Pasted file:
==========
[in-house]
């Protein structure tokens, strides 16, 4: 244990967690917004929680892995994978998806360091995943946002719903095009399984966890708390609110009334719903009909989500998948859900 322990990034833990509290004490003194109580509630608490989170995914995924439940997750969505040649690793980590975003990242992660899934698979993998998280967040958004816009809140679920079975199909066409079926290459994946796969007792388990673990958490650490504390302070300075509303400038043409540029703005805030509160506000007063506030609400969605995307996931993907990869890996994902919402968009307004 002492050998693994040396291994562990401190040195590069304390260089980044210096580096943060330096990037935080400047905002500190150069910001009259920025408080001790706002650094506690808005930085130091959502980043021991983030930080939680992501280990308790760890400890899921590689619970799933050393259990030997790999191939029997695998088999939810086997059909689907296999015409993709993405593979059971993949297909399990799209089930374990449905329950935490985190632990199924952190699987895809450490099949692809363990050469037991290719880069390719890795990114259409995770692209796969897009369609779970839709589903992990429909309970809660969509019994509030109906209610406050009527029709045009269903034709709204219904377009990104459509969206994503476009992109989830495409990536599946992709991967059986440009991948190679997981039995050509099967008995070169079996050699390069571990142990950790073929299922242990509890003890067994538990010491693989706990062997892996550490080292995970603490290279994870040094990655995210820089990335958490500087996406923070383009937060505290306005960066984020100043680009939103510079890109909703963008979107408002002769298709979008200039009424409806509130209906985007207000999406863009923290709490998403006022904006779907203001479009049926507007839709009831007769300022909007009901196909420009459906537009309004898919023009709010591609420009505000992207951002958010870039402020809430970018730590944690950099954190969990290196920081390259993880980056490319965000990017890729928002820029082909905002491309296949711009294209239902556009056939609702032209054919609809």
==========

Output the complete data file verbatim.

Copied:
[in-house]
């Protein structure tokens, strides 16, 4: 244990967690917004929680892995994978998806360091995943946002719903095009399984966890708390609110009334719903009909989500998948859900 322990990034833990509290004490003194109580509630608490989170995914995924439940997750969505040649690793980590975003990242992660899934698979993998998280967040958004816009809140679920079975199909066409079926290459994946796969007792388990673990958490650490504390302070300075509303400038043409540029703005805030509160506000007063506030609400969605995307996931993907990869890996994902919402968009307004 002492050998693994040396291994562990401190040195590069304390260089980044210096580096943060330096990037935080400047905002500190150069910001009259920025408080001790706002650094506690808005930085130091959502980043021991983030930080939680992501280990308790760890400890899921590689619970799933050393259990030997790999191939029997695998088999939810086997059909689907296999015409993709993405593979059971993949297909399990799209089930374990449905329950935490985190632990199924952190699987895809450490099949692809363990050469037991290719880069390719890795990114259409995770692209796969897009369609779970839709589903992990429909309970809660969509019994509030109906209610406050009527029709045009269903034709709204219904377009990104459509969206994503476009992109989830495409990536599946992709991967059986440009991948190679997981039995050509099967008995070169079996050699390069571990142990950790073929299922242990509890003890067994538990010491693989706990062997892996550490080292995970603490290279994870040094990655995210820089990335958490500087996406923070383009937060505290306005960066984020100043680009939103510079890109909703963008979107408002002769298709979008200039009424409806509130209906985007207000999406863009923290709490998403006022904006779907203001479009049926507007839709009831007769300022909007009901196909420009459906537009309004898919023009709010591609420009505000992207951002958010870039402020809430970018730590944690950099954190969990290196920081390259993880980056490319965000990017890729928002820029082909905002491309296949711009294209239902556009056939609702032209054919609809």